Making e-cargo bike deliveries to Manchester’s customers for the first time, Amazon’s electric delivery fleet will operate across the City of Manchester. New delivery hubs based in London’s Wembley and Southwark will also more than triple the e-cargo bike fleet making deliveries to Amazon’s customers across the capital.
     
More than 1,000 Amazon electric delivery vans are already in operation on UK roads, in addition to five fully electric Heavy Goods Vehicles – these 37-tonne vehicles are among the first in the UK, the first in Amazon’s fleet, and replace traditional diesel trucks.

Electric vans
DHL Express has announced the roll-out of 270 new electric vans which will be used in its last-mile fleet.
    
Following last year’s introduction of 50 electric vans to operate out of sites across the UK, this next phase is helping the business reach its goal of a 100 per cent electric UK-wide courier fleet by 2030.
     
The 270 new vans service over 30 different locations, including London, Manchester, Leeds, Birmingham, Bristol, Southampton Liverpool, Sheffield, Edinburgh, and Glasgow.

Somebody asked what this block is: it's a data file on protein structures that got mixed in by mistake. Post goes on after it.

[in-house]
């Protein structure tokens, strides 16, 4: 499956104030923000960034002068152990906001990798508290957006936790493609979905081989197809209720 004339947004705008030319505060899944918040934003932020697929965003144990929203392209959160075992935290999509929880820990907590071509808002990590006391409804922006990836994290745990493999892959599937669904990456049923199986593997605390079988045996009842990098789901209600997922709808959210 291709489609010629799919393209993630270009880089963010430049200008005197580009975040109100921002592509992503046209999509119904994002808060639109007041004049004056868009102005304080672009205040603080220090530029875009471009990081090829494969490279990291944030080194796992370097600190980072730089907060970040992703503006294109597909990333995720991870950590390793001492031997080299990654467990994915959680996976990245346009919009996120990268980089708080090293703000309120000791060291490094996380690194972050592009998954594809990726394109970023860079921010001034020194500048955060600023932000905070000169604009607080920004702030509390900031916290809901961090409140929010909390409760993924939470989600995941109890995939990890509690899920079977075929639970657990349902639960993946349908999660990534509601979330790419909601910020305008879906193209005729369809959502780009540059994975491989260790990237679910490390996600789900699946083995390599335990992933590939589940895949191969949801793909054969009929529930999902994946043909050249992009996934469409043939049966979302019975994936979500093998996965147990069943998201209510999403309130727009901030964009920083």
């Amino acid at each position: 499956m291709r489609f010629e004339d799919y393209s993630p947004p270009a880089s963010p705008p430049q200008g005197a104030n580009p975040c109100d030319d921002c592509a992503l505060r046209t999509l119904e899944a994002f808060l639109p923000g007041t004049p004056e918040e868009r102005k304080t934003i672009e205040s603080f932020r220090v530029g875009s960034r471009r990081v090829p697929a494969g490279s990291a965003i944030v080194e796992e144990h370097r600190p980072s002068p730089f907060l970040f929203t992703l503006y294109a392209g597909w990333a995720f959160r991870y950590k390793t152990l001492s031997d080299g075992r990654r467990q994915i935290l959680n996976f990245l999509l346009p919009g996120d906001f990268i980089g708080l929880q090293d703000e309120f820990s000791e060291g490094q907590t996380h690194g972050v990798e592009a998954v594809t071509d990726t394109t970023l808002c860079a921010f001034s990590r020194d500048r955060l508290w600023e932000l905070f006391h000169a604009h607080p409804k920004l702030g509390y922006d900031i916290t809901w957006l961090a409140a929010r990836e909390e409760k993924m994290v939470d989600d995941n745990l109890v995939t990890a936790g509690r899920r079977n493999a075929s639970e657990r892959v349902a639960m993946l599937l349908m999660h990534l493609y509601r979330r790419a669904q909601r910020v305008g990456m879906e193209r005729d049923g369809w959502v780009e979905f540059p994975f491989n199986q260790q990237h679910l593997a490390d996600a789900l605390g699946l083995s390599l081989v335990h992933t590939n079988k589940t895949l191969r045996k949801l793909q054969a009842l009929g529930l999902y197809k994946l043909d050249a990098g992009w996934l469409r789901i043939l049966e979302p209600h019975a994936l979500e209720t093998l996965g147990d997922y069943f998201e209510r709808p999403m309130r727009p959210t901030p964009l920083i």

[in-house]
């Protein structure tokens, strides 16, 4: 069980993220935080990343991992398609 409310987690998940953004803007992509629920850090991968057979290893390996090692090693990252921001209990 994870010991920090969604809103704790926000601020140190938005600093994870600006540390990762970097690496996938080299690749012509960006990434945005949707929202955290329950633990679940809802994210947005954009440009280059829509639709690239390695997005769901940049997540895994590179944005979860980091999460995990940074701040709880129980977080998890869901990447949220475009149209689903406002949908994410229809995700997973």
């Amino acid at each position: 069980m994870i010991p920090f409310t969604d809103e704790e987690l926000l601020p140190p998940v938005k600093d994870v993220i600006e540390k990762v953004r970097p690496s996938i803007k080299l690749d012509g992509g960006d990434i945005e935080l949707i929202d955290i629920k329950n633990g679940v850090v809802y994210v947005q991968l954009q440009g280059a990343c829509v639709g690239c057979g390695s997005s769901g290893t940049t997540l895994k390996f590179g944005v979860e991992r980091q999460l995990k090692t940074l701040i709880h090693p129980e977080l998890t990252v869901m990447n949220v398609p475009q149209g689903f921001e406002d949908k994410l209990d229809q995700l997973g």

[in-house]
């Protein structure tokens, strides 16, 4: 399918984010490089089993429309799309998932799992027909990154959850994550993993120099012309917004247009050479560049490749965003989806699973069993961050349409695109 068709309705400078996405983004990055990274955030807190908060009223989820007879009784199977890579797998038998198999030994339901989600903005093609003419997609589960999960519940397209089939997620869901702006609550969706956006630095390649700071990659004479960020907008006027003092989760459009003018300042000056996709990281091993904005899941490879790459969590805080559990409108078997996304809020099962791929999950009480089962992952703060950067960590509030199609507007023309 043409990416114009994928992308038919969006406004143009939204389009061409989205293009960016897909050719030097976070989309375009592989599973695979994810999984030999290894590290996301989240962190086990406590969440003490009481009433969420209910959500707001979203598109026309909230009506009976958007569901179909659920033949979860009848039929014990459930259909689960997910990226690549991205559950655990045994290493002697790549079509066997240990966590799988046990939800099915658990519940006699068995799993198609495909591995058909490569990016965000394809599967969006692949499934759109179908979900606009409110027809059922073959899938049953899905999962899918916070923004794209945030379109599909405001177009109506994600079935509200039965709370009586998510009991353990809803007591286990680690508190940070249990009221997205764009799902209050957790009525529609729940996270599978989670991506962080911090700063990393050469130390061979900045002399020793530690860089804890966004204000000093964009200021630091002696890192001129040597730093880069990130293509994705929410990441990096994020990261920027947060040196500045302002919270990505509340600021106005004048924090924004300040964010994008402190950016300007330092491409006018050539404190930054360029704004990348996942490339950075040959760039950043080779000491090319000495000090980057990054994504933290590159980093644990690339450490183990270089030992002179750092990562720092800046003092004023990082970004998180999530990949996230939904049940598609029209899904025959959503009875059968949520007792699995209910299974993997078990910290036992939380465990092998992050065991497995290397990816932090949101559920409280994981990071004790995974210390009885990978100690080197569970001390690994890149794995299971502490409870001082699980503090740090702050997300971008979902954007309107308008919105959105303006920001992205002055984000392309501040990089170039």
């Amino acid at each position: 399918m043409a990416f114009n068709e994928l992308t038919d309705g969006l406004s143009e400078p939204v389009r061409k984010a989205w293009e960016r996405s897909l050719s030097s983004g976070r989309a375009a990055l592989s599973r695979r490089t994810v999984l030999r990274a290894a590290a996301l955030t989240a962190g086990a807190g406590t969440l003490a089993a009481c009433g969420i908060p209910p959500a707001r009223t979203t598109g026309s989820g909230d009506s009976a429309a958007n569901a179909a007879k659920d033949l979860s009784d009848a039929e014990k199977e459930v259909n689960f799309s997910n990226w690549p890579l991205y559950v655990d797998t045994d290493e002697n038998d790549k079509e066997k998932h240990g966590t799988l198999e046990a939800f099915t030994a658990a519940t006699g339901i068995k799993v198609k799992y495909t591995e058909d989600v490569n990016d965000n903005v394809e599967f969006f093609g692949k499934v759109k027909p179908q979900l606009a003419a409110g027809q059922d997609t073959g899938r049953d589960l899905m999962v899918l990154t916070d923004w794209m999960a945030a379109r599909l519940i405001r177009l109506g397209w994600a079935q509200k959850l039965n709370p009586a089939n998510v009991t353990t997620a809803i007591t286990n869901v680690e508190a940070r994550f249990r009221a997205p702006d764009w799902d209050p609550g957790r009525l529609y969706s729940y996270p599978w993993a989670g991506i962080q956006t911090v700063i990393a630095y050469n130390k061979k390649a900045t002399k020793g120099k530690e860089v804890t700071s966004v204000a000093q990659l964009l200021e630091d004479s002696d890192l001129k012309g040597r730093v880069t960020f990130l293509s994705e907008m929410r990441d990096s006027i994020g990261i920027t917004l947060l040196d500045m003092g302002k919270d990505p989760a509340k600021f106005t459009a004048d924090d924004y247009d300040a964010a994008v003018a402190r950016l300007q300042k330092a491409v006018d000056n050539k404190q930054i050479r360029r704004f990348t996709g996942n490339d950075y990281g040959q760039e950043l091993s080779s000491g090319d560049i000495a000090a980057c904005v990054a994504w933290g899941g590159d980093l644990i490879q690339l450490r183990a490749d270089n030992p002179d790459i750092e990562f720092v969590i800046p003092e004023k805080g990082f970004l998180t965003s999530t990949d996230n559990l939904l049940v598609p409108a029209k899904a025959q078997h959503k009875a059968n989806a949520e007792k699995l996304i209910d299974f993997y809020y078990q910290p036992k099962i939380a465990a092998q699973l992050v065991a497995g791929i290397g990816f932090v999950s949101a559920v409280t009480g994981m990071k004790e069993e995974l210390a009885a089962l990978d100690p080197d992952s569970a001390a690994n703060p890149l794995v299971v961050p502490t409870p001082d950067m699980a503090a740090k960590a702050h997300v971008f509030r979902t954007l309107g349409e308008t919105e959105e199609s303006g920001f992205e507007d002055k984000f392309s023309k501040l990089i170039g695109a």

The Ford E Transits have a range of 140 miles and a payload of approximately 1000kg, similar to the diesel vans they are replacing. The bodies have been customised for ease of use for drivers and to ensure continued high service levels. Drivers are provided with training to ensure they are familiar with the new vehicles and confident in their capabilities.
     
DHL has also been focussed on developing its infrastructure to support the EV roll-out and in addition to stand-alone charging points across the Service Centre network, now operates 10 fully integrated EV-ready sites, with an additional three opening this spring, and 13 more planned later this year.
 
Rental hub innovation
A new mobility-as-a-service hub concept has opened in London, which enables individual couriers or delivery firms to rent small delivery EVs, such as electric bikes, cargo ebikes, mopeds or scooters, for last mile deliveries.
    
The hub, opened by technology company Port, has been launched in partnership with parking operator Q-Park at their Leicester Square car park which they are repurposing as a Mobility Hub.